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May was the Narrowest Trading Month in Six and Volume was the Lowest in Eight Months.

Monday I wrote this could be a pivotal week.  Friday there are three major events that could influence the direction of the markets.

First there is Greece.  Greece has assured the financial community that it could make its interest payment this Friday but those required later in the month are questionable.  In my view most are complacent about Greece fearing any backlash if a default does occur will be limited.  I hope this complacency is not misplaced.

Second there is OPEC.  The markets have concluded there will be no cut in production.  What happens if production is cut, the result of financial pressure and politics?  Saudi Arabia and Iran are involved in a proxy war.  Will this animosity be exhibited at Friday’s meeting?

Regarding the fiscal impact,  the IMF estimates that Saudi Arabia will post a record fiscal deficit of 20% of this year’s economic output. Next year the deficit is anticipated to be over 30%, the result of increased social spending and depressed oil prices.  The IMF is “surprised” about Saudi Arabia’s rapid drawdown of its reserves.

The IMF stated Saudi Arabia requires $103 oil to balance its budget.  Iran requires $93.  Iraq $71 and Libya $215.

It is inferred that OPEC could perhaps last another 4-8 months with oil around current levels before facing debilitating financial pressures.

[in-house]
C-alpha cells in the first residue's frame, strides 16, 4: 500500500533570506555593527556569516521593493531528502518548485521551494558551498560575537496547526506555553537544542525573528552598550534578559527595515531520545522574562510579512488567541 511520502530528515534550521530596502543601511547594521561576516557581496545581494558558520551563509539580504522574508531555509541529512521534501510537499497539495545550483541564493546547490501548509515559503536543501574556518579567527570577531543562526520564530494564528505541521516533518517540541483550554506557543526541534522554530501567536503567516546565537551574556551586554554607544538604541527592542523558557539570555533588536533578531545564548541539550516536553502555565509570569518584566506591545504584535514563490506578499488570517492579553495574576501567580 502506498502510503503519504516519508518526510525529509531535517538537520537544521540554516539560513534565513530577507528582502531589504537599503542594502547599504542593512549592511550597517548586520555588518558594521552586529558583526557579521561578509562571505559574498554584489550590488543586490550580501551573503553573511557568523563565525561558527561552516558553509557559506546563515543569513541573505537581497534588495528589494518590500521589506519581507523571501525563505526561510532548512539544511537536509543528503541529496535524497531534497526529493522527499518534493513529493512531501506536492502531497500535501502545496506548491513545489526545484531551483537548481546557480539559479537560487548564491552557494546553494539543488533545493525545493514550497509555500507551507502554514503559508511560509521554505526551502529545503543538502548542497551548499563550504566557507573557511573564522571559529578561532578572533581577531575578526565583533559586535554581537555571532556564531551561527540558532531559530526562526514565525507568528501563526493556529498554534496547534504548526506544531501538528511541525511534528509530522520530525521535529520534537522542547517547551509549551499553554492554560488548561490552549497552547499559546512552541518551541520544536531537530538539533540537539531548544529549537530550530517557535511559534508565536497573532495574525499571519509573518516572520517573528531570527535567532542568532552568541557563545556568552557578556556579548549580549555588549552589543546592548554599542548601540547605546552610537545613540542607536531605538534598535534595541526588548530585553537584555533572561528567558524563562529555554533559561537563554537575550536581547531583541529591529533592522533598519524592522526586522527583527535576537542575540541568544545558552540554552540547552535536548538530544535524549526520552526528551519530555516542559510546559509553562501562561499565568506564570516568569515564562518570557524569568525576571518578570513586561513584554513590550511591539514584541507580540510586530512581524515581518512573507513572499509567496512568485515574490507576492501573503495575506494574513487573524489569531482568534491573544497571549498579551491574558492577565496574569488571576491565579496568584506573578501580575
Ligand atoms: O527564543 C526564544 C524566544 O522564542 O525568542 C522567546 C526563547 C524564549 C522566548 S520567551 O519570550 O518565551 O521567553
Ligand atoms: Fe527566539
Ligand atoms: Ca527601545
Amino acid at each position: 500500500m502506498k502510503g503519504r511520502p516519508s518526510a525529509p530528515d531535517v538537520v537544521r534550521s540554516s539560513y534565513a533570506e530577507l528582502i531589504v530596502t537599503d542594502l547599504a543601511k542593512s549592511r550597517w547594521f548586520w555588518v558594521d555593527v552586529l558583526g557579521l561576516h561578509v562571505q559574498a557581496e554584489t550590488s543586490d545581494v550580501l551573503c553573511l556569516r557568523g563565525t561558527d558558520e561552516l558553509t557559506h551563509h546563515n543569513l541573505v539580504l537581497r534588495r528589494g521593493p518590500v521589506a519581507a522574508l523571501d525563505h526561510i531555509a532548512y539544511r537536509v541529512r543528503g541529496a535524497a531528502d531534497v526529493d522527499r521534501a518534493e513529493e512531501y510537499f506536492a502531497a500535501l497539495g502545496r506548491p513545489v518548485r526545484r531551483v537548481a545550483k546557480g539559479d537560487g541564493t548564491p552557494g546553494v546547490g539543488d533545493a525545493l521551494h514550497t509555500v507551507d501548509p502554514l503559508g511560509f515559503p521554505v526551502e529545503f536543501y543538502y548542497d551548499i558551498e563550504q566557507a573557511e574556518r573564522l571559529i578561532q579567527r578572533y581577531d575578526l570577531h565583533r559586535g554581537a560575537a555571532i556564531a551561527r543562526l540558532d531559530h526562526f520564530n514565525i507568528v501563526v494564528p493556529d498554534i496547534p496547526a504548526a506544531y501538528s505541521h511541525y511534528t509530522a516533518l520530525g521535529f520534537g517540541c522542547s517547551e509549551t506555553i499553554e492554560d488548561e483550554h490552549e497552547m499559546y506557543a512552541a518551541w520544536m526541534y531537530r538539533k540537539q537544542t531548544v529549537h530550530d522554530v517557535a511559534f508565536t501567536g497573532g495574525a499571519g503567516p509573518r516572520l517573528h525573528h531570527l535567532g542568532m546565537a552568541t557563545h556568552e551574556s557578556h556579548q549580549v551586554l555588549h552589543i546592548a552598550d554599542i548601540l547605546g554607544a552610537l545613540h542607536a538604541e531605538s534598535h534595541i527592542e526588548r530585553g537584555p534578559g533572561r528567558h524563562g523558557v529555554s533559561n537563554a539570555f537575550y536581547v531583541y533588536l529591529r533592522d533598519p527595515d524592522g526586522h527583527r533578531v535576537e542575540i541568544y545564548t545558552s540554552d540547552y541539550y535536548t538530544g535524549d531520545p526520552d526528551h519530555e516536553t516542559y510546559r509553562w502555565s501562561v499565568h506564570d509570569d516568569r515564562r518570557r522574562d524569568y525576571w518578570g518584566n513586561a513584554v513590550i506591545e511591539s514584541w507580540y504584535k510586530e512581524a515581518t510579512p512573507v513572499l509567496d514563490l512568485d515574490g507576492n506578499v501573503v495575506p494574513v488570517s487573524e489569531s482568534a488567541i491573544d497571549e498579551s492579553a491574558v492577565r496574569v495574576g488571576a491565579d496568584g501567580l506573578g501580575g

Will unity prevail Friday?

And then there is the US labor report.  Monetary policy is predicated upon the data with great emphasis upon job creation.

Recently I have been commenting about the lack of volume and liquidity, in my view the result of ETFs and indexing.  Bloomberg writes May was the narrowest trading month in six and volume was the lowest in eight months.

Drawing the obvious conclusion, there is no conviction.

Will Friday mark the inevitable transition to something else?  Will Greece no longer be an issue?

Will the narrative in oil change, focusing instead on the geopolitical risk and potential financial collapse of OPEC and potential inflationary expectations?

What will happen today?  Will the markets focus upon the ADP private sector employment report?  Treasuries tumbled yesterday as pricing pressures in Europe rose for the first time in six months.  Will the selloff in Treasuries continue?

Last night the foreign markets were up.  London was up 0.32%, Paris up 0.90% and Frankfurt up 0.92%.  Japan was down 0.34%and Hang Seng up 0.69%.

The Dow should open moderately higher as investors weighed Greek debt talks and awaited jobs data to gauge when the Fed may raise interest rates.  The 10-year is off 5/32 to  yield 2.28%.

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Ken Engelke

Chief Economic Strategist Managing Director

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